A grist mill (usually flour mill in Britsh English) grinds grain into flour. Most old ones are watermills. They typically have a waterwheel and between 1 and 3 stones for grinding, although some have more. Water is supplied to the wheel causing it to spin. This movement causes an axle inside to turn. The axle is connected to a gear which causes the grinding stones to spin. At the top, there is a chute filled with grain. The grain slowly falls through into the grinding stones.
There are different ways to transmit power from the waterwheel to the stones. The simplest method is known as single-geared drive. Only one set of gears is used to drive a single stone. This arrangement was used since vertical waterwheels were used in gristmills and was still used until the 19th century. Another method was known as spur-wheel drive. This method used a set of bevelled gears that drive a horizontal 'spur-wheel', a large gearwheel that would then drive up to 3 or 4 millstones. Another arrangement was known as layshaft drive. The waterwheel would drive a horizontal 'layshaft' with gears mounted on it. Each gear would drive one set of stones.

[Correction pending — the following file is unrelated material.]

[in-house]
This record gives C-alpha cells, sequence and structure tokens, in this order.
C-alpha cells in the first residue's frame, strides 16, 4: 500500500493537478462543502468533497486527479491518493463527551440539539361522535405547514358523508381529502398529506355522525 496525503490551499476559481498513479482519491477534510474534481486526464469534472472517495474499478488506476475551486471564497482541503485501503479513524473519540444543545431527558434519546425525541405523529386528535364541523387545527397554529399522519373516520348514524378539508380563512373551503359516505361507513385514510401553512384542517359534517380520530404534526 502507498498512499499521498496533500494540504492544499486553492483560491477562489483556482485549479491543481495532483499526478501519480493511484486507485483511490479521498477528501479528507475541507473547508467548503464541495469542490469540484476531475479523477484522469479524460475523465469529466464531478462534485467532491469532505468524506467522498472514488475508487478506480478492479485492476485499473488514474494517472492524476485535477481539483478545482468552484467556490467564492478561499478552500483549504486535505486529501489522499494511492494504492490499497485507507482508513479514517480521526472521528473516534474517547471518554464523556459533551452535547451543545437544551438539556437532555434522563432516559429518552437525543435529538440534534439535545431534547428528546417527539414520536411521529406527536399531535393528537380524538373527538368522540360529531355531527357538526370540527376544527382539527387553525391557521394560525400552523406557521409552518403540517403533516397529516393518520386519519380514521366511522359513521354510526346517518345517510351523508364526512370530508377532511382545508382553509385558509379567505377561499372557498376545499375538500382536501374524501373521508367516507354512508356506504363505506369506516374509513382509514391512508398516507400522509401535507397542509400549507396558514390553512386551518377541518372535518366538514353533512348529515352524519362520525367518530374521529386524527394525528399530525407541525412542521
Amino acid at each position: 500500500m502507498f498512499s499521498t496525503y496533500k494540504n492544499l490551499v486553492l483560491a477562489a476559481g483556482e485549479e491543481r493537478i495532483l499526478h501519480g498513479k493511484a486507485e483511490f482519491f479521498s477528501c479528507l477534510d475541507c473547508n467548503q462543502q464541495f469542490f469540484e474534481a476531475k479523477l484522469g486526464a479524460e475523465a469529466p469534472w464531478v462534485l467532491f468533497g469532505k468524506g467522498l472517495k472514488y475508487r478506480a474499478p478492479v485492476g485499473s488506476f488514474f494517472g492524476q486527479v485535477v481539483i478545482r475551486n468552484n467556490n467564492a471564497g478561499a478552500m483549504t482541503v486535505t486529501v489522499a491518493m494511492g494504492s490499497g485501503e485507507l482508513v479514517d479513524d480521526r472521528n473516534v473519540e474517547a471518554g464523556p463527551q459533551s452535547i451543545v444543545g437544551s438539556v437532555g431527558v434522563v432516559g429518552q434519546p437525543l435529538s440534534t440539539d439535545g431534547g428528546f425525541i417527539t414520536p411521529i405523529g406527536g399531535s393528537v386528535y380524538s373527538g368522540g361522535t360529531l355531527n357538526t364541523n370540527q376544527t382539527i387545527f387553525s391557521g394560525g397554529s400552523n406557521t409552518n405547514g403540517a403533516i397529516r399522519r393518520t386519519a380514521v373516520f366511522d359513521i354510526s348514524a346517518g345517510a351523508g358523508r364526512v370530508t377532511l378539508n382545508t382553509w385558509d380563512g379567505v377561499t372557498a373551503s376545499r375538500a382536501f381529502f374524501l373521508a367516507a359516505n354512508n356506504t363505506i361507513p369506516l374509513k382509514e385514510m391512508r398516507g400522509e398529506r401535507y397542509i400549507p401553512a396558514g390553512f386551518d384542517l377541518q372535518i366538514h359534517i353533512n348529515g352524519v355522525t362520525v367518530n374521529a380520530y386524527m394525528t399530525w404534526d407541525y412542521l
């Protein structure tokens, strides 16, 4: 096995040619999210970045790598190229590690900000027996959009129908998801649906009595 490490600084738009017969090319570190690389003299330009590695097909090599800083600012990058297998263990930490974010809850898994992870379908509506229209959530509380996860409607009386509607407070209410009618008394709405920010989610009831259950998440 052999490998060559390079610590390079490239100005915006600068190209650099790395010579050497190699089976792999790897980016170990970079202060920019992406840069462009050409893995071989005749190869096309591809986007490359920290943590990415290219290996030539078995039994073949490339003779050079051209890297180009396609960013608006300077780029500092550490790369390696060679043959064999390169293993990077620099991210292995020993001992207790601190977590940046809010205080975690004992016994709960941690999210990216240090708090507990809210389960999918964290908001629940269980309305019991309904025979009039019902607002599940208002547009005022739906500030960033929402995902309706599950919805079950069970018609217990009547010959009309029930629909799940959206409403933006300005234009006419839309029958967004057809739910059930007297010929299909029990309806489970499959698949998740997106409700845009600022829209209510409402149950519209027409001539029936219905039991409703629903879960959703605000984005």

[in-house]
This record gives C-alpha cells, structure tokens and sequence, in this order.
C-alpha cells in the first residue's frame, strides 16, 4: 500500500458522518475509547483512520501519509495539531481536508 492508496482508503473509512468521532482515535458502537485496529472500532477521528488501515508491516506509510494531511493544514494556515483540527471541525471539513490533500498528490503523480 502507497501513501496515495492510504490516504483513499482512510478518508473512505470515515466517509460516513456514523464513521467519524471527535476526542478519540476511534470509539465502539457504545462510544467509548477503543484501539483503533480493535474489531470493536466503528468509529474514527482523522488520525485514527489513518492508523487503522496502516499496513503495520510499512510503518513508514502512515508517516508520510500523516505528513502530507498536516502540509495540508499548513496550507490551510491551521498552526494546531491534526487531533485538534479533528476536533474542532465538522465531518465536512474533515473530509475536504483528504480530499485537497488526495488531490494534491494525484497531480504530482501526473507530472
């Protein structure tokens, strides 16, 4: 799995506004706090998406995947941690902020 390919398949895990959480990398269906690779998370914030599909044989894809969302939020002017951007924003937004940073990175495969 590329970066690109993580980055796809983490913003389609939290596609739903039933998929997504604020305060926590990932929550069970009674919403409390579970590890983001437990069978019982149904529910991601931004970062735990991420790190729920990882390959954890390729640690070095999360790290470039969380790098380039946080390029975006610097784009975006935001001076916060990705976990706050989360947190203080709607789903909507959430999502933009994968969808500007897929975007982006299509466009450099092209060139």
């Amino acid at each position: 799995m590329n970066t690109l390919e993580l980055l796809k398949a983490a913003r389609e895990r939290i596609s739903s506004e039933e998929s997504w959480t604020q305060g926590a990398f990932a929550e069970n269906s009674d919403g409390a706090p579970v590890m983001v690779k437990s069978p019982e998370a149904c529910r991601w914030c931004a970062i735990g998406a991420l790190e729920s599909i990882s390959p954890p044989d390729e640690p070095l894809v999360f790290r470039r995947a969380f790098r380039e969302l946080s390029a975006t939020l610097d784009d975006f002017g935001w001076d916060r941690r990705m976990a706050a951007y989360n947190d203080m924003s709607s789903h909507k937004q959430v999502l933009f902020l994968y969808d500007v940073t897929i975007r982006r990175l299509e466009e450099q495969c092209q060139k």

Some old grist mills are windmills.